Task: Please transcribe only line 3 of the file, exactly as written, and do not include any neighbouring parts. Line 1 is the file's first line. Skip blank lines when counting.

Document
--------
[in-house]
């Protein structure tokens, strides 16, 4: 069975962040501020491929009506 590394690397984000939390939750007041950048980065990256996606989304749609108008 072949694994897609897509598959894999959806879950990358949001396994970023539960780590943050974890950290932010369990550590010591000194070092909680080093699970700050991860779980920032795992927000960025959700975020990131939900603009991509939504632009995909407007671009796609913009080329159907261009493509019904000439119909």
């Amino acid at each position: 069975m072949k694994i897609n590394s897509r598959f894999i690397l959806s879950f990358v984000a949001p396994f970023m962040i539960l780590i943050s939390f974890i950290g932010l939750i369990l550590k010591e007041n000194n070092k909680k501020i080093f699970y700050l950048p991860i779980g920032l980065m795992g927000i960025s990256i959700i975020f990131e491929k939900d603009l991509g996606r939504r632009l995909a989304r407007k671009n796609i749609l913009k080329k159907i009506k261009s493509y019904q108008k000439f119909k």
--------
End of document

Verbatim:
């Amino acid at each position: 069975m072949k694994i897609n590394s897509r598959f894999i690397l959806s879950f990358v984000a949001p396994f970023m962040i539960l780590i943050s939390f974890i950290g932010l939750i369990l550590k010591e007041n000194n070092k909680k501020i080093f699970y700050l950048p991860i779980g920032l980065m795992g927000i960025s990256i959700i975020f990131e491929k939900d603009l991509g996606r939504r632009l995909a989304r407007k671009n796609i749609l913009k080329k159907i009506k261009s493509y019904q108008k000439f119909k």